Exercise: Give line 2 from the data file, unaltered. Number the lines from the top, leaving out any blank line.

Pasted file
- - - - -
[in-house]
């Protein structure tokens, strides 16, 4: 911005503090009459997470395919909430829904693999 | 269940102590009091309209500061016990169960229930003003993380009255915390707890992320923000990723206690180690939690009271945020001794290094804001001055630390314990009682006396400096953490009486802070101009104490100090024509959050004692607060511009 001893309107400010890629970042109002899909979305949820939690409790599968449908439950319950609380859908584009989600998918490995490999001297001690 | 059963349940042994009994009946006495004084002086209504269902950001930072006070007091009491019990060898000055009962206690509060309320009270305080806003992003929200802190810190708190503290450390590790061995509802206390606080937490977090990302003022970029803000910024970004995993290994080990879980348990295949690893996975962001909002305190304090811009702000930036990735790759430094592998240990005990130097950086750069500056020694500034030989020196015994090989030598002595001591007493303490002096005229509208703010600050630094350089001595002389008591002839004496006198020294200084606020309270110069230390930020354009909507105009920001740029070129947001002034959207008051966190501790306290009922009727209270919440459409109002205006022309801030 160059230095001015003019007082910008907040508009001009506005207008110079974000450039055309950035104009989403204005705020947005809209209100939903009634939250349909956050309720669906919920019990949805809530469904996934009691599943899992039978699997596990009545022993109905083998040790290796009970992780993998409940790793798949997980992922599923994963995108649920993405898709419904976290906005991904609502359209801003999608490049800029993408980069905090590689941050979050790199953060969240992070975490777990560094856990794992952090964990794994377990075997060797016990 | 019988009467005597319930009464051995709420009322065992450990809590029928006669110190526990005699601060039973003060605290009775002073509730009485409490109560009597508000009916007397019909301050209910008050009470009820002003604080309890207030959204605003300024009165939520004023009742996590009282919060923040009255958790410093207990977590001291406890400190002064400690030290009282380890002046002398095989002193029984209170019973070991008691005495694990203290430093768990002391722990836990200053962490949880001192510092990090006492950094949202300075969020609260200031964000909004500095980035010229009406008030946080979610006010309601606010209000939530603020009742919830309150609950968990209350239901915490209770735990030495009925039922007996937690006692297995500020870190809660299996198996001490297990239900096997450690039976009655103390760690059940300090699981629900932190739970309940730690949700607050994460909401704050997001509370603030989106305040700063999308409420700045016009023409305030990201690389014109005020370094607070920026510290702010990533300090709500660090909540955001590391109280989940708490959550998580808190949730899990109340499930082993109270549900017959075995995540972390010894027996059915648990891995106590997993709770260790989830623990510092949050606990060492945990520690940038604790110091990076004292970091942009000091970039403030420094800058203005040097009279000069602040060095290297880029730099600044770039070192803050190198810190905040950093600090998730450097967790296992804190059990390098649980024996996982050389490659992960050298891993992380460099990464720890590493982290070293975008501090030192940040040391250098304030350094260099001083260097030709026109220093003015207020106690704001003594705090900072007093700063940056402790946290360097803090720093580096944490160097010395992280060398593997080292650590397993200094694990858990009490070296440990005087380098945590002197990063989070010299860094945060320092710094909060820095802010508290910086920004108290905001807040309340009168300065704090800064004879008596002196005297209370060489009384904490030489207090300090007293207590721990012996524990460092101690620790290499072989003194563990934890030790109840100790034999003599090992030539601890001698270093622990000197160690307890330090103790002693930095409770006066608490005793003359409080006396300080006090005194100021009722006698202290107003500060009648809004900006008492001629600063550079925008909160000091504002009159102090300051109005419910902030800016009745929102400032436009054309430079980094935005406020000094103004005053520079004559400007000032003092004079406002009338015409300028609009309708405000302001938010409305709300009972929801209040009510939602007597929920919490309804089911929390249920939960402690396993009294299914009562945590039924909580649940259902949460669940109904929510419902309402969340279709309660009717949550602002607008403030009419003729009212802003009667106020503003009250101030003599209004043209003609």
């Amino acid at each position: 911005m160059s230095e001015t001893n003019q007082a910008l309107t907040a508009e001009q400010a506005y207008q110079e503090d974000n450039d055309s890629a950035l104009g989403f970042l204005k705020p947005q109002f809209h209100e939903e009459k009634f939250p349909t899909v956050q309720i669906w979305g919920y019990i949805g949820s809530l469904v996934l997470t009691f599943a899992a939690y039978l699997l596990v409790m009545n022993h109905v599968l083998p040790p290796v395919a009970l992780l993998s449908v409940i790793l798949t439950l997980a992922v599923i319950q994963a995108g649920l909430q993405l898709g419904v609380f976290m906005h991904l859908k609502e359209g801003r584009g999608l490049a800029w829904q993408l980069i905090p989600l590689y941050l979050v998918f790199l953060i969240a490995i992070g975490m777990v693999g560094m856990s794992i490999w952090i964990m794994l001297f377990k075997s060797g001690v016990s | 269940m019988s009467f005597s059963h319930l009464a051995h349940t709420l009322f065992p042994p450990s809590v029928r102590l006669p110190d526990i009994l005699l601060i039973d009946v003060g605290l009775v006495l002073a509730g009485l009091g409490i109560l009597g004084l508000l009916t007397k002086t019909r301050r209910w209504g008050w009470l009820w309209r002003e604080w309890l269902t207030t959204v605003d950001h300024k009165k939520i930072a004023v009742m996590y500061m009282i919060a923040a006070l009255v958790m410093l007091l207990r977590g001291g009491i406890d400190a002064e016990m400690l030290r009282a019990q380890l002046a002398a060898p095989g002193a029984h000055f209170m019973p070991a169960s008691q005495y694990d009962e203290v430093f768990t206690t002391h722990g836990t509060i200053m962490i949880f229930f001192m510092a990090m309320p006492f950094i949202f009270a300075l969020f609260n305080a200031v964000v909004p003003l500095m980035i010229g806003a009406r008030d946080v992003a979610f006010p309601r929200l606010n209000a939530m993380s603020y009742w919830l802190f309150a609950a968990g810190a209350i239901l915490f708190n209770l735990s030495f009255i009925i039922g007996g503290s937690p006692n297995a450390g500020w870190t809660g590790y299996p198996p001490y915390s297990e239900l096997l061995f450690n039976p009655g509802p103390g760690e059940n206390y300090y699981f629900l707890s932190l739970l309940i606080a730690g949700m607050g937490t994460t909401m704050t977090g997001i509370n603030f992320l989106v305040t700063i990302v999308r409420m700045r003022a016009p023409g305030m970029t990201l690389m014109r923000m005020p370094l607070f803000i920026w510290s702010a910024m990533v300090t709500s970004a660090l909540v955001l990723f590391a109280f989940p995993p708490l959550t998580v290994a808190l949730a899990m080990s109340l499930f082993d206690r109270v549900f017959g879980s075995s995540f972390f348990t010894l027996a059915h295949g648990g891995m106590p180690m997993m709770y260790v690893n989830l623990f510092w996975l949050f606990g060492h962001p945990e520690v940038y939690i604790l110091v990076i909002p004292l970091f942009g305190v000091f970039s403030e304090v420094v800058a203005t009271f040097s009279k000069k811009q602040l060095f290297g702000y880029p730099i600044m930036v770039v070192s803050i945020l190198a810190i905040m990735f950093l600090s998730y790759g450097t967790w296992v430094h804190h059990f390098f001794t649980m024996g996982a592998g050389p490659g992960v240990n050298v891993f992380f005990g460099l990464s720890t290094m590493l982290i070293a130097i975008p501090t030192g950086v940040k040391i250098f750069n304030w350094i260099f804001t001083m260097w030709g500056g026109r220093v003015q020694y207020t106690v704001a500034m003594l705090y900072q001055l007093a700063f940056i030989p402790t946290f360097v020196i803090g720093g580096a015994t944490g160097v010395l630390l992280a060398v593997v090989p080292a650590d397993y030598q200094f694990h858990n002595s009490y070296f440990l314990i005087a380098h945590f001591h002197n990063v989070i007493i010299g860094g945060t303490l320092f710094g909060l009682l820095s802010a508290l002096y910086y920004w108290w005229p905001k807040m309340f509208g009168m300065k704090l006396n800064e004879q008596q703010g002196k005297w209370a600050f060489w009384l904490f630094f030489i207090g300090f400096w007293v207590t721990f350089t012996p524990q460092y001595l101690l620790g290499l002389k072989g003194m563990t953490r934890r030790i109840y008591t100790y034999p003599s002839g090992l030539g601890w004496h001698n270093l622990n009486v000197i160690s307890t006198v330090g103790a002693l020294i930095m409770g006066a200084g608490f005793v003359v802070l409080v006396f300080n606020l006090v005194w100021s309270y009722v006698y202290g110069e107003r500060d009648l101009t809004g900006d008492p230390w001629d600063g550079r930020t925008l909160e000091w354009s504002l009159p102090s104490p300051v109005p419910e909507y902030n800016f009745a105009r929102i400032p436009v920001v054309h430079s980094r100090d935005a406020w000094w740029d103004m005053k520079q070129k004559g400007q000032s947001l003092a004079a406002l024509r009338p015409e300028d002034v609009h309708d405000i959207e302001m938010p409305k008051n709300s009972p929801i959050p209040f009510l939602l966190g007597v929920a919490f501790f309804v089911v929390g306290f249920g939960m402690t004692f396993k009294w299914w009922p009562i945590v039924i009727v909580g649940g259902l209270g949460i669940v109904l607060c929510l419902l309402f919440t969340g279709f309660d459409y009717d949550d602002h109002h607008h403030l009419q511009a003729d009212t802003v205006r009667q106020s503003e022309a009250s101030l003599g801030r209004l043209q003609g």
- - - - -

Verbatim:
């Protein structure tokens, strides 16, 4: 911005503090009459997470395919909430829904693999 | 269940102590009091309209500061016990169960229930003003993380009255915390707890992320923000990723206690180690939690009271945020001794290094804001001055630390314990009682006396400096953490009486802070101009104490100090024509959050004692607060511009 001893309107400010890629970042109002899909979305949820939690409790599968449908439950319950609380859908584009989600998918490995490999001297001690 | 059963349940042994009994009946006495004084002086209504269902950001930072006070007091009491019990060898000055009962206690509060309320009270305080806003992003929200802190810190708190503290450390590790061995509802206390606080937490977090990302003022970029803000910024970004995993290994080990879980348990295949690893996975962001909002305190304090811009702000930036990735790759430094592998240990005990130097950086750069500056020694500034030989020196015994090989030598002595001591007493303490002096005229509208703010600050630094350089001595002389008591002839004496006198020294200084606020309270110069230390930020354009909507105009920001740029070129947001002034959207008051966190501790306290009922009727209270919440459409109002205006022309801030 160059230095001015003019007082910008907040508009001009506005207008110079974000450039055309950035104009989403204005705020947005809209209100939903009634939250349909956050309720669906919920019990949805809530469904996934009691599943899992039978699997596990009545022993109905083998040790290796009970992780993998409940790793798949997980992922599923994963995108649920993405898709419904976290906005991904609502359209801003999608490049800029993408980069905090590689941050979050790199953060969240992070975490777990560094856990794992952090964990794994377990075997060797016990 | 019988009467005597319930009464051995709420009322065992450990809590029928006669110190526990005699601060039973003060605290009775002073509730009485409490109560009597508000009916007397019909301050209910008050009470009820002003604080309890207030959204605003300024009165939520004023009742996590009282919060923040009255958790410093207990977590001291406890400190002064400690030290009282380890002046002398095989002193029984209170019973070991008691005495694990203290430093768990002391722990836990200053962490949880001192510092990090006492950094949202300075969020609260200031964000909004500095980035010229009406008030946080979610006010309601606010209000939530603020009742919830309150609950968990209350239901915490209770735990030495009925039922007996937690006692297995500020870190809660299996198996001490297990239900096997450690039976009655103390760690059940300090699981629900932190739970309940730690949700607050994460909401704050997001509370603030989106305040700063999308409420700045016009023409305030990201690389014109005020370094607070920026510290702010990533300090709500660090909540955001590391109280989940708490959550998580808190949730899990109340499930082993109270549900017959075995995540972390010894027996059915648990891995106590997993709770260790989830623990510092949050606990060492945990520690940038604790110091990076004292970091942009000091970039403030420094800058203005040097009279000069602040060095290297880029730099600044770039070192803050190198810190905040950093600090998730450097967790296992804190059990390098649980024996996982050389490659992960050298891993992380460099990464720890590493982290070293975008501090030192940040040391250098304030350094260099001083260097030709026109220093003015207020106690704001003594705090900072007093700063940056402790946290360097803090720093580096944490160097010395992280060398593997080292650590397993200094694990858990009490070296440990005087380098945590002197990063989070010299860094945060320092710094909060820095802010508290910086920004108290905001807040309340009168300065704090800064004879008596002196005297209370060489009384904490030489207090300090007293207590721990012996524990460092101690620790290499072989003194563990934890030790109840100790034999003599090992030539601890001698270093622990000197160690307890330090103790002693930095409770006066608490005793003359409080006396300080006090005194100021009722006698202290107003500060009648809004900006008492001629600063550079925008909160000091504002009159102090300051109005419910902030800016009745929102400032436009054309430079980094935005406020000094103004005053520079004559400007000032003092004079406002009338015409300028609009309708405000302001938010409305709300009972929801209040009510939602007597929920919490309804089911929390249920939960402690396993009294299914009562945590039924909580649940259902949460669940109904929510419902309402969340279709309660009717949550602002607008403030009419003729009212802003009667106020503003009250101030003599209004043209003609």